Last night, Jim Tracy managed the Rockies like I tend to manage my fantasy teams. Tracy, doing his best Tony La Russa impression, obsessed over every possible angle only to have it all blow up in his face. His ninth-inning decision to pinch-hit Jason Giambi for Jonathan Herrera was as bad as it gets. For the life of me, I can’t figure out why he would lift the team’s best situational hitter in a one run ballgame with the speedy Dexter Fowler on first and one out. It was like he didn’t have the patience to play extra innings. He decided that either Giambi or Helton was going to win it with one swing or they were going to lose. Also, it’s not like Herrera was having a bad game. He was two for four with a triple before being pulled. What’s more, before that at-bat, Giambi hadn’t seen a live pitch since the Rox were in Florida over a week ago. Naturally, he struck out on three pitches.
This team has become dangerously reliant on the three-run dinger and Tracy’s move only further enabled that mentality. Over the past week, they have abandoned the grind- it-out approach that worked so well for the first month of the season. In general, they are taking very poor at-bats with runners in scoring position — 0-6 last night. They have not scored over five runs in a game since April 20th.
The bottom half of the lineup is mostly to blame for the team’s recent hitting woes. Basically, it’s a black hole that sucks up momentum and kills rallies. Last night’s sixth, seventh, and eighth hitters are all batting well under .200. In fairness, one of those hitters, Chris Iannetta, has a .395 OBP. Also, Spilly was playing because a lefty was on the bump. But, Jose Lopez is an utter waste of space. In fact, the third base position as a whole has become an offensive vacuum. The platoon of Ty Wigginton and Jose Lopez is very ineffective and it’s time for the Rockies to go in a different direction.
So what’s to be done with the hot corner? Bringing Ian Stewart back is a step in the right direction. I gave up on Ian becoming a star a long time ago, but he’s probably better than Ty Wigginton and definitely a step up from Jose Lopez. Even at his worst, Ian provides the threat of power and gets on base.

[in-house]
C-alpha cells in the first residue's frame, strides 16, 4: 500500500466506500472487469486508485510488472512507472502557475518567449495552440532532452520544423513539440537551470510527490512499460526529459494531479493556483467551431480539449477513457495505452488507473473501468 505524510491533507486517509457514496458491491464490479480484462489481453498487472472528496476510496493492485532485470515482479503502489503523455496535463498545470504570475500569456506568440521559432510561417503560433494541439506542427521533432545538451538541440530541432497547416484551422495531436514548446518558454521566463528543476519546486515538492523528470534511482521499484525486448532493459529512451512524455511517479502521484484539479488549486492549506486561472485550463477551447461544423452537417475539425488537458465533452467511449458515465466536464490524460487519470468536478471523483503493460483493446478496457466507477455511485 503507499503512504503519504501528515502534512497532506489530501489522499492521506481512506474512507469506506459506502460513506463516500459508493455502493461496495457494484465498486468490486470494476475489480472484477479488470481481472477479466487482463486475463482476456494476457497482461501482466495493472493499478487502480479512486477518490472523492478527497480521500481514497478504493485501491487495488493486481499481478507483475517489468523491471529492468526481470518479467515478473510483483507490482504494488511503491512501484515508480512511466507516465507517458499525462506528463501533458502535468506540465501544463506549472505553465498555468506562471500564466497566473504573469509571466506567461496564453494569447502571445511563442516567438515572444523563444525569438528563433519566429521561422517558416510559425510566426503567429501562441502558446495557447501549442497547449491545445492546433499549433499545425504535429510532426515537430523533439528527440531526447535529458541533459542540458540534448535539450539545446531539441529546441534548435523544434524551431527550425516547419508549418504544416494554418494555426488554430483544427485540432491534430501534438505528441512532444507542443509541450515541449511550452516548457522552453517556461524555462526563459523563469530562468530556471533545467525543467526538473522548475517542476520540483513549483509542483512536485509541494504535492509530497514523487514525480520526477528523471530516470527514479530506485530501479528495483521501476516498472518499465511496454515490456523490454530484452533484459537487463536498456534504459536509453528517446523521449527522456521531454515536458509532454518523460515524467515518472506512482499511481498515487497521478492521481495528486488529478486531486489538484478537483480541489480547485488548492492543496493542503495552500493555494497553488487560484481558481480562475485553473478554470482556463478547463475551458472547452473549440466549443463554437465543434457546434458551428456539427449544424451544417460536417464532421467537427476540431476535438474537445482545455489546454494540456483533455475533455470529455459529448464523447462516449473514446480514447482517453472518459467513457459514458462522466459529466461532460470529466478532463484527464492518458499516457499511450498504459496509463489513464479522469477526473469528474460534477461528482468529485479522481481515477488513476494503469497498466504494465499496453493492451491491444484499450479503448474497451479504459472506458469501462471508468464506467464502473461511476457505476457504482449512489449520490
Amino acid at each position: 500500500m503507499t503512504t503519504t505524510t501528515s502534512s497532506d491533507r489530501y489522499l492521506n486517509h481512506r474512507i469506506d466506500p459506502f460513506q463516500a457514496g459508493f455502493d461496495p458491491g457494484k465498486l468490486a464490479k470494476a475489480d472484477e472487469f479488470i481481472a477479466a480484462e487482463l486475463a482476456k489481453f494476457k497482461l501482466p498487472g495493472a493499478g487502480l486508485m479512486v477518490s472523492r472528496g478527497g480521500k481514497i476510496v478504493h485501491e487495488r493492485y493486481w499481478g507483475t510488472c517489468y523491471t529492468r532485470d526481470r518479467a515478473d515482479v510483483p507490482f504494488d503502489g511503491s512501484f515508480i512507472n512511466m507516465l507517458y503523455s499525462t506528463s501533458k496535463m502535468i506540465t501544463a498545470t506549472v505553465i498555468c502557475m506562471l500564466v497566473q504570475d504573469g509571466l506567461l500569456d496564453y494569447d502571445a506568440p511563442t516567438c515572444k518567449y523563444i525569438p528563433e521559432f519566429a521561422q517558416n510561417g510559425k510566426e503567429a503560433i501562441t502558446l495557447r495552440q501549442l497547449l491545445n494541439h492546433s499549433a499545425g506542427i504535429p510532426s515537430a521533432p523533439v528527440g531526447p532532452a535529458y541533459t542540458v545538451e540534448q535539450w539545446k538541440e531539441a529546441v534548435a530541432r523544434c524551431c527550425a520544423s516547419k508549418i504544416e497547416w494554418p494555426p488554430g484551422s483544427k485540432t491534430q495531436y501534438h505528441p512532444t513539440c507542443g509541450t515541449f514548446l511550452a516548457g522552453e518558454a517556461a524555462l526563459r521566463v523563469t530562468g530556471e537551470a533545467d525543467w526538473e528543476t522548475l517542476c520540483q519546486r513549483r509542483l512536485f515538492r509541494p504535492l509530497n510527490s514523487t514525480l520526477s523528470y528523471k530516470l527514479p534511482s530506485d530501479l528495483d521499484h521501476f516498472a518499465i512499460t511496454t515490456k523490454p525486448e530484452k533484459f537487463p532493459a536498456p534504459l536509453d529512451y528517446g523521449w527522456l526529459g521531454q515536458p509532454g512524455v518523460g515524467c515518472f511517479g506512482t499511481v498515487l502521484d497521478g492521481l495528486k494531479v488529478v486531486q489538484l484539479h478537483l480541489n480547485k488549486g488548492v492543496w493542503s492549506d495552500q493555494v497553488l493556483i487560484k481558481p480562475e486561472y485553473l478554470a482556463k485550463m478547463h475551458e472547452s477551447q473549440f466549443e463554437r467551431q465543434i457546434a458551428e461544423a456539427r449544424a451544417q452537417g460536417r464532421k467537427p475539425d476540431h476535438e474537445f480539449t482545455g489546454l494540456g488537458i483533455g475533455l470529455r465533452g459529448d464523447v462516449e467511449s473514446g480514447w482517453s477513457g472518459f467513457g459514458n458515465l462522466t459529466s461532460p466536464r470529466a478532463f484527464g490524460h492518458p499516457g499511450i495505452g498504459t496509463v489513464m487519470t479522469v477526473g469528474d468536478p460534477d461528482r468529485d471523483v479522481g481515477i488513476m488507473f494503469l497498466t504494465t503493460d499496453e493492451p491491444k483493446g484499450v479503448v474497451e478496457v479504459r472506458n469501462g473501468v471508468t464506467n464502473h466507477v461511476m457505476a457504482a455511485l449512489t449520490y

In eighty plate appearances this season, Lopez has one walk. He’s also hitting a buck-forty. When the Rockies acquired Lopez, they fooled themselves and their fans into thinking he was an everyday player. Ask any Mariners’ fan about Jose, and they’ll tell you that he’s not very good. If he was, Seattle wouldn’t have dumped him for Chaz Roe. Typically, teams aren’t in the business of trading solid big league talent for middle of the road minor league pitchers.** Lopez is a bench player with a semi-useful glove. If you rely on him to do something more, your team is in big trouble.
Currently, Ty Wigginton has a .309 OBP. While that seems rather low for him, it’s actually on par with what he’s done over the last couple of years. However, right now, Wiggy’s biggest problem is a lack of pop. His .383 slugging percentage is a career low and there isn’t much to indicate that he can turn it around. Over the last two seasons, his OPS is right around .730. As bad as Ian was last year, his OPS was close to .800. Also, Ian is much better defensively.
It’s interesting that the Rox would be so patient with Wiggy and Lopez and so impatient with Stewart. Granted, the two new Rockies are established veterans, but this team is better with Ian Stewart at third. It’s unfortunate that he got off to such a rocky start, but he had the right attitude about being sent down, and, according to sources, he found his swing in Colorado Springs. Now Tracy needs to let him play every day — even if he struggles. After time, if Ian can’t figure it out, the Rockies need to make a move. It will be a shame if their season falls apart because they can’t find a third baseman capable of making a contribution.
** The Pirates and Royals are an obvious exception to this rule.